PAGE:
Ilıca is a very large beach with a large public area. This time with showers and cabins! The name tells evreything but for non-Turkish-speakers, it refers to the warm water it has. And each place is perfectly separated with at least 1.5 meters, so the municipality really paid attantion to the Corona rules. The water was very clear in the morning even in the afternoon around 13-14.00. Afterwards, the colour starts to change a bit. Yes! The colour is very nice, almost like in the Maldives :P
The famous Alaçatı! Alaçatı is a place full with old Greek stone houses with many restaurants, cafes, galleries. It is VERY crowded in August and if you have not booked before it is almost impossible to find places in restaurants.
Reyhan is a very famous patisserie in İzmir that was founded in 1965. They have a branch in Çeşme so I wanted to use this chance to enjoy their desserts again!
We had a chance to grill at my father’s childhood friend’s summer house! It was located in Alaçatı but also close to “Ilıca”.
House of the Virgin Mary
I guess it was my second or third time in “House of the Virgin Mary”. It is a Catholic shrine located on Mount Koressos (Bülbüldağı), 7 km to Selçuk. The house was discovered in the 19th century.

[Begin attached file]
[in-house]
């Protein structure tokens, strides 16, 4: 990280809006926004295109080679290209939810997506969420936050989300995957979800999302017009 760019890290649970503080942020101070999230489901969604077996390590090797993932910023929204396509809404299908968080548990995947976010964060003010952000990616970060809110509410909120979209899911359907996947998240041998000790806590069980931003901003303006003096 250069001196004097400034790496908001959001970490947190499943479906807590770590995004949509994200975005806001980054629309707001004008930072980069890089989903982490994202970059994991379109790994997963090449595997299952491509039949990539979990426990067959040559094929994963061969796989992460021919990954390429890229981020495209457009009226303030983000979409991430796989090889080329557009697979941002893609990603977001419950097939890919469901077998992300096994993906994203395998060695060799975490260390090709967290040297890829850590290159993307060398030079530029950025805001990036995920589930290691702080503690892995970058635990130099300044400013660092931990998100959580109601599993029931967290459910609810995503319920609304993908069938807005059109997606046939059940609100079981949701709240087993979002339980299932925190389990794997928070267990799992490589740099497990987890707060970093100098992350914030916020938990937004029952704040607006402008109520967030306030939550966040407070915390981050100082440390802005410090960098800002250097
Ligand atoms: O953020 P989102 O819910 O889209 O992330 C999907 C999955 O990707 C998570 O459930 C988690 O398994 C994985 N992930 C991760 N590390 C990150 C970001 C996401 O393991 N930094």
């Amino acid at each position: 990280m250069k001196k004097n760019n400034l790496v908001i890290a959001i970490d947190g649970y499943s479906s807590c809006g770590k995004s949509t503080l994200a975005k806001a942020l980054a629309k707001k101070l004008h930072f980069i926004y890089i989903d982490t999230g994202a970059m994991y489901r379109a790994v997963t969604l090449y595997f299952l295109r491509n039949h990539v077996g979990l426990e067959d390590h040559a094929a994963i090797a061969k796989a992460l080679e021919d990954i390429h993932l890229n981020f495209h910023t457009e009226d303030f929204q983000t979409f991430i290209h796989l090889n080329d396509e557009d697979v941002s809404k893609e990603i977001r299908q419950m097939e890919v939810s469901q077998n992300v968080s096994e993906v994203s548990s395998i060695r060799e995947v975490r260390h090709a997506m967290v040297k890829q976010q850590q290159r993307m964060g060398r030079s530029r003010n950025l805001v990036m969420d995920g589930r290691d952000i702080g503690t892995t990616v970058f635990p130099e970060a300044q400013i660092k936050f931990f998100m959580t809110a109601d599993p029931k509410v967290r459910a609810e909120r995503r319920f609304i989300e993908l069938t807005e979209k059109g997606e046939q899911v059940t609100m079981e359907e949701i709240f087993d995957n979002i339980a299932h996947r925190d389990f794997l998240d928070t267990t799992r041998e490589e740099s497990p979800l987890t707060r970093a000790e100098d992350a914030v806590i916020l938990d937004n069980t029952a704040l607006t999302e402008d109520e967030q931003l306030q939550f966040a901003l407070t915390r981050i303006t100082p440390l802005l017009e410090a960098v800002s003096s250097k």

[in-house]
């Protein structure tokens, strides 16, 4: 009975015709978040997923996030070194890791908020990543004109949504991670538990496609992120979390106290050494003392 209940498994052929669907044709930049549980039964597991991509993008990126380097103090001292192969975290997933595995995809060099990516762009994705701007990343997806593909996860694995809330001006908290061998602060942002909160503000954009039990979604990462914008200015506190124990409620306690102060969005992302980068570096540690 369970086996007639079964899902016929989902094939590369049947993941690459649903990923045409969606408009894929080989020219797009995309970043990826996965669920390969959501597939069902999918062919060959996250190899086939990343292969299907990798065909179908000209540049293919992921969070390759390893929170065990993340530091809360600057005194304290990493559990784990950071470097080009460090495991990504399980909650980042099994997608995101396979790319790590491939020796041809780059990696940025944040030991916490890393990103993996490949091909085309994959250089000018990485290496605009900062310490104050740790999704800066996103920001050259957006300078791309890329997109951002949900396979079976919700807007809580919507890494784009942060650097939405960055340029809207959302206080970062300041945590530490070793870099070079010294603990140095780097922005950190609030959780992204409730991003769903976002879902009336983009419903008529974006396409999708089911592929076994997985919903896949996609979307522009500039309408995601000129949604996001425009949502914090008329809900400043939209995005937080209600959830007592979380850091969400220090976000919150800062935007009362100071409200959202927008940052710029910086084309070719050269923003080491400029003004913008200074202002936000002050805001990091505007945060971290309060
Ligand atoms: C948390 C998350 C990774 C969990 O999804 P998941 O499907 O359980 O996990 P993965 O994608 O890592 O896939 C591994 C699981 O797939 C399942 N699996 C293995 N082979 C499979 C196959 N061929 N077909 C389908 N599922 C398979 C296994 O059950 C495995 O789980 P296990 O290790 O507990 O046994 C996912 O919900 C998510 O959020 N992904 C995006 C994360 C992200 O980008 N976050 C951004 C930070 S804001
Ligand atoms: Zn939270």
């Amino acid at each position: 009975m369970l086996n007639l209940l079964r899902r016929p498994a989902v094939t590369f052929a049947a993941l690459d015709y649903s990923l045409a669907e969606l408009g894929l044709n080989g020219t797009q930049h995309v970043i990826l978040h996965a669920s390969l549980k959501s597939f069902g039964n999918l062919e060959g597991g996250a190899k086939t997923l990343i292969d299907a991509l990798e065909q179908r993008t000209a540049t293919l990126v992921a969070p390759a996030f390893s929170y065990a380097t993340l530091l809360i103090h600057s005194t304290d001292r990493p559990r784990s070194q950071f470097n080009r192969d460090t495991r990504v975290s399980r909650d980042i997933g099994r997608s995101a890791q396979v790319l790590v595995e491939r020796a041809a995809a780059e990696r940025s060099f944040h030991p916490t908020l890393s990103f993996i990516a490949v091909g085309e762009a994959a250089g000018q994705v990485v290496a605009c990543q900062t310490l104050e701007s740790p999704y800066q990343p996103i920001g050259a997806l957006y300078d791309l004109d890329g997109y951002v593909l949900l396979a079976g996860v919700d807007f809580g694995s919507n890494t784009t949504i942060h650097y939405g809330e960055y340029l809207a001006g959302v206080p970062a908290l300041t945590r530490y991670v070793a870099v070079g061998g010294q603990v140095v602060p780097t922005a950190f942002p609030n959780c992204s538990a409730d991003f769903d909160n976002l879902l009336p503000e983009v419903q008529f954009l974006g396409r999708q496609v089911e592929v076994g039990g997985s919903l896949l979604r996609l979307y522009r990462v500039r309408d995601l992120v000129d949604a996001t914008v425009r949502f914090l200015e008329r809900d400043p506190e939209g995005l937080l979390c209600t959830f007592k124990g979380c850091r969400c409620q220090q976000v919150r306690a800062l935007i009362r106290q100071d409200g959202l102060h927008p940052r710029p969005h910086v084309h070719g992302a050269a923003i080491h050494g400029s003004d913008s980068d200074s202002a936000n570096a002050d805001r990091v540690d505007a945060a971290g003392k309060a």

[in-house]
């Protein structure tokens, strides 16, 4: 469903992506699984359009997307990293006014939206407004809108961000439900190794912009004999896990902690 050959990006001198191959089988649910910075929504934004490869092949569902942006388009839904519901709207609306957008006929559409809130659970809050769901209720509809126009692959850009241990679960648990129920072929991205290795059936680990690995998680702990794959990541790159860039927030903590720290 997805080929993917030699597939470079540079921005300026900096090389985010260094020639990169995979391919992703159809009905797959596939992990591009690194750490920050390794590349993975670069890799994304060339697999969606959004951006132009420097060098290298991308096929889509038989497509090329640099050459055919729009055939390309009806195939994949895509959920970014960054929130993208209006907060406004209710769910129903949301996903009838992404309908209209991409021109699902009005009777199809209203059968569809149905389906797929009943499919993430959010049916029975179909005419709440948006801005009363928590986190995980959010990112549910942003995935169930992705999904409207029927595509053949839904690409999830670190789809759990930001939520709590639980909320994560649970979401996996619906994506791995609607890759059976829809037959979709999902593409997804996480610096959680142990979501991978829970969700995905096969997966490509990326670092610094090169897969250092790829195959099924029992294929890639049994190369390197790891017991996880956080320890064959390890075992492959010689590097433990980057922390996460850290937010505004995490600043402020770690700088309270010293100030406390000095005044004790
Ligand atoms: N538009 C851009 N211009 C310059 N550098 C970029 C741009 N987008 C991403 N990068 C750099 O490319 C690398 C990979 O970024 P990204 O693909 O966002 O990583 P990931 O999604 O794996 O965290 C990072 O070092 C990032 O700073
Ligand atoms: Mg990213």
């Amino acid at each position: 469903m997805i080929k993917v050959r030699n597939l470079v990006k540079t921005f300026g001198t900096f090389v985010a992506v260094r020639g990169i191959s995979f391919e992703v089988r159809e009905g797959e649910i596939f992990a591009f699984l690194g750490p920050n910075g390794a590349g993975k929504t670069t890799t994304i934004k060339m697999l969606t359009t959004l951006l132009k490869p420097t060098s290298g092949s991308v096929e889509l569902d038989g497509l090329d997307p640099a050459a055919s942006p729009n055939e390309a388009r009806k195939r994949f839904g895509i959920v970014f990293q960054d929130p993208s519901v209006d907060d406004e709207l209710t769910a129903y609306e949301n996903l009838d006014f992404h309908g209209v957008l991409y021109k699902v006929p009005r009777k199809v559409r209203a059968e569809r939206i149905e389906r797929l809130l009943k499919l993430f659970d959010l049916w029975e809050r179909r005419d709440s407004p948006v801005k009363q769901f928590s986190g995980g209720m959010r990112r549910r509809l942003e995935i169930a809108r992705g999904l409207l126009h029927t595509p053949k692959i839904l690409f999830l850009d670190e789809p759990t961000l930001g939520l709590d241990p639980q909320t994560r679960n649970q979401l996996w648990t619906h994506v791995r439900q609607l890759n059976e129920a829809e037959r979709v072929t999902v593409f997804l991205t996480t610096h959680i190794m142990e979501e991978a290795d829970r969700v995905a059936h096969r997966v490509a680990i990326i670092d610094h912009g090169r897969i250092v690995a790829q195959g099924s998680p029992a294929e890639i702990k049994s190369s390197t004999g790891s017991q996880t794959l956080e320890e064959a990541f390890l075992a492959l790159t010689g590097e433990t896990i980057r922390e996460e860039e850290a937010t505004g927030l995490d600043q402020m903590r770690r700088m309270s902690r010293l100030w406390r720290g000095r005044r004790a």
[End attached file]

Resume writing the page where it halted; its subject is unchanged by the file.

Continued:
While the Catholic Church has never pronounced in favour or against the authenticity of the house, the site has nevertheless received a steady flow of pilgrimage since its discovery.
Catholic pilgrims visit the house based on the belief that Mary, the mother of Jesus, was taken to this stone house by Saint John and lived there for the remainder of her earthly life. The shrine has merited several papal Apostolic Blessings and visits from several popes including Paul VI, John Paul II and Benedict XVI.
Ephesus Antique City
I have been to the Ephesus Antique city with my highschool back in 2003. So after almost 20 years, visiting the place again was wonderful! The world famous Celsus Library is here, even just to see that this visit is worth it!